Living in a Marsupial World
 
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Driving west from Charters Towers along the Flinders Highway, we found ourselves in a familiar landscape. The region transitioned from lush coastal rainforest to a flat expanse akin to Kansas or Nebraska, complete with rusty windmills dotting the landscape. After a short drive, we decided to stop in the town of Prairie for the night. The town had a permanent population of 50 and was so named because of its similarities to the American Midwest. Its key features were a small park/rest area, complete with a large metal Comet windmill, and a pub. We intended to camp at the rest area for the evening at our usual price of $0, however we discovered that camping had been banned in that spot since our Camps 5 was published. There was no way we could guerilla camp discretely unfortunately, so we paid a small fee to the Prairie pub to camp behind their facilities for the night. We debated this decision for quite some time, causing us to enter and exit the pub at least 4 times, which made us look completely insane to the young bartenders as well as the four gruff, mustachioed bikers who blankly stared at us through their dark sunglasses. Awkward.


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Thankfully, the Prairie pub itself was awesome. The interior was filled with the rural knick-knacks you come to expect from this kind of town. The walls were covered in blurry photographs of successful boar hunting trips, dated XXXX Gold beer posters of busty women stripping off comically tiny versions of Queensland rugby jerseys, and all manner of farming paraphernalia. The windowsill was tastefully decorated with jars of deadly snakes floating in murky formalin, and the ceiling was covered in tattered cattleman hats that had been tacked to the plaster. Another great feature was an old-fashioned dental chair in place of a corner barstool. The thing is, it didn’t stop there – this kind of quirkiness was more or less expected of a backwater pub. The real surprises came when we moved to the back lot to set up camp.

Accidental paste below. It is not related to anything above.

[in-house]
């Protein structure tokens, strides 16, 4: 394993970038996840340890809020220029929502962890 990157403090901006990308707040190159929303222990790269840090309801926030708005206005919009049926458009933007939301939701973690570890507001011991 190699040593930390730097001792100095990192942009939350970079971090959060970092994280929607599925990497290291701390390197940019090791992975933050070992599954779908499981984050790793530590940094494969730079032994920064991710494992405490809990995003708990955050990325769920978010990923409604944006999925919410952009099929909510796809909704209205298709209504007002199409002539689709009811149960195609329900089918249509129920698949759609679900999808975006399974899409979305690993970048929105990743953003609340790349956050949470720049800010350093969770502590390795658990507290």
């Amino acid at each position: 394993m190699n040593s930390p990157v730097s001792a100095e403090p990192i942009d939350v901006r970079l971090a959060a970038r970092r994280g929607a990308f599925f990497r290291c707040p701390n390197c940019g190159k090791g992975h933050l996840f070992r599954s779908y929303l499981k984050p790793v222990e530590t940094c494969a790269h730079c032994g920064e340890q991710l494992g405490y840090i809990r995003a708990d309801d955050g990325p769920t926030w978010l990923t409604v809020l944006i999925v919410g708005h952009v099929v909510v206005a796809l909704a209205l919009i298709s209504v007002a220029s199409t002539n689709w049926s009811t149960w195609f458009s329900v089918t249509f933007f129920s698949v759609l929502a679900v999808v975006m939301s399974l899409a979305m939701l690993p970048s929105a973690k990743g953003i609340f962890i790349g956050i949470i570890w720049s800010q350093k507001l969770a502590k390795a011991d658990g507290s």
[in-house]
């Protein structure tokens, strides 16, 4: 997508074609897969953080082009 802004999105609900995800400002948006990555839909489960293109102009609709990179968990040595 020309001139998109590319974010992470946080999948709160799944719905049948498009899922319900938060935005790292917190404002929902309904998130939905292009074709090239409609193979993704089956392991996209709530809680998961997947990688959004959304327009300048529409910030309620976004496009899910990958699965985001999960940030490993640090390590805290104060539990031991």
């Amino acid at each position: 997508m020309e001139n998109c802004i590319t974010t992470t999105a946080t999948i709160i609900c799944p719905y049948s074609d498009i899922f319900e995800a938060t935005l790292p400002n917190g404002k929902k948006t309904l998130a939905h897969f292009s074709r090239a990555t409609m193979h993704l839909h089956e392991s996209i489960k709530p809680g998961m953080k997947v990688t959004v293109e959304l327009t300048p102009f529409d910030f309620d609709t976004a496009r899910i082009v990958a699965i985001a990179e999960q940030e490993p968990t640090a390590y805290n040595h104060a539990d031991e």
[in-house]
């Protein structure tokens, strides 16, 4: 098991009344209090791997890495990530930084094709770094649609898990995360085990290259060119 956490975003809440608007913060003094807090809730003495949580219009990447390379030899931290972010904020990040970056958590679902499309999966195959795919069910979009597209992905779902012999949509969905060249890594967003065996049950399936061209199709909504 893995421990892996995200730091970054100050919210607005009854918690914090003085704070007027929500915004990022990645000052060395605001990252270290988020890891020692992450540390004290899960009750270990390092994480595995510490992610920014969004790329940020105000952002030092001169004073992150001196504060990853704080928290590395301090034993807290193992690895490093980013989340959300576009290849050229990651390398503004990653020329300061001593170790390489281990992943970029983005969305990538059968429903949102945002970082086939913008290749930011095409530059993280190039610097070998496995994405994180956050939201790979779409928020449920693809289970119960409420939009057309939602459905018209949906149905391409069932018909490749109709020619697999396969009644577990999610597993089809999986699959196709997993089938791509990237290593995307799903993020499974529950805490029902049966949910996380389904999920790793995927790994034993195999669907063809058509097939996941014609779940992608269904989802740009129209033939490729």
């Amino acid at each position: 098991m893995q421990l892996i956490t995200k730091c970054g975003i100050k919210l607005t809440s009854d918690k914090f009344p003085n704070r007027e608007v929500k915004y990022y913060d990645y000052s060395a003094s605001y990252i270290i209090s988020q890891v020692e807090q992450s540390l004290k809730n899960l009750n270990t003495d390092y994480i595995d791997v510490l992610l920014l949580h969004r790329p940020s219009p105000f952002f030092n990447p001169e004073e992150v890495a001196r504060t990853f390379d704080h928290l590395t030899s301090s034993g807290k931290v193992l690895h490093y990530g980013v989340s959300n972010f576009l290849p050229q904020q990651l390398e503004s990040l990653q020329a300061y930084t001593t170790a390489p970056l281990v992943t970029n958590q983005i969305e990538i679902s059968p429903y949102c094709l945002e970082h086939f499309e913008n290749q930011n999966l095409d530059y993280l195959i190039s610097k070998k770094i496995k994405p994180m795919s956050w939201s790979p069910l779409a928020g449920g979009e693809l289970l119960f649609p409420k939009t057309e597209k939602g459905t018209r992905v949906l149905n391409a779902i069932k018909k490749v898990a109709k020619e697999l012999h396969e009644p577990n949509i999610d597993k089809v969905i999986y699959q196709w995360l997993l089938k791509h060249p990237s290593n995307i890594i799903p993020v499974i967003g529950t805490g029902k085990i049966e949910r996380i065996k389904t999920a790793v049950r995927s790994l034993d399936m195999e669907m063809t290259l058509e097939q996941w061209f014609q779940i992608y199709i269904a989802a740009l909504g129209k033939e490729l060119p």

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Back Yard Oddities
Our first realization when we pulled around back was that we were actually camping in someone’s backyard. The owners of the pub, a thirty-something married couple, had two little children, and since the pub doubled as their home, they had built a tree house complete with plastic slide and a garage for the tricycles. This was actually kind of adorable - it was the other ridiculous crap we found that made the camping area a sort of surrealist, domestic fantasyland. Next to the tree house was a rusted bench press dumbbell set, a burnt out, half demolished air conditioning unit, as if whoever put it there wasn’t sure whether to fix it or light it on fire, and a small, fenced-in junkyard occupied by the family’s pet Alpaca. We tried to make friends with our fuzzy, bucktoothed campmate, but something about his demeanor made it abundantly clear that he was eagerly waiting for one of us to get within spitting range. According to Kevin, a young regular at the pub, the Alpaca used to be very docile and friendly, but had never quite gotten over the initial emotional trauma of his first shearing. Oh, and they had a 2,000 lb pet water buffalo named Buffy. It was recommended to us that we never hop Buffy’s fence to say hi because we’d most likely end up as human shish kebabs, or simply be trampled to death. We were obviously thrilled to be spending the night.


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After setting up camp, we stepped into the pub to have a frosty beer or two and enjoy the atmosphere before dinnertime. While slogging through one of the most embarrassingly terrible games of pool I’ve ever witnessed, we got to know some of the bar staff, as well as discuss the finer points of Family Guy references with Kevin, who at 22 was living in Prairie as a kind of self-reformation for years of overpartying.

The next morning Marielle cooked up some glorious road pancakes to eat with the passionfruit butter we had acquired, we said goodbye to our herbivorous neighbors and set out for Hughenden and Porcupine Gorge.



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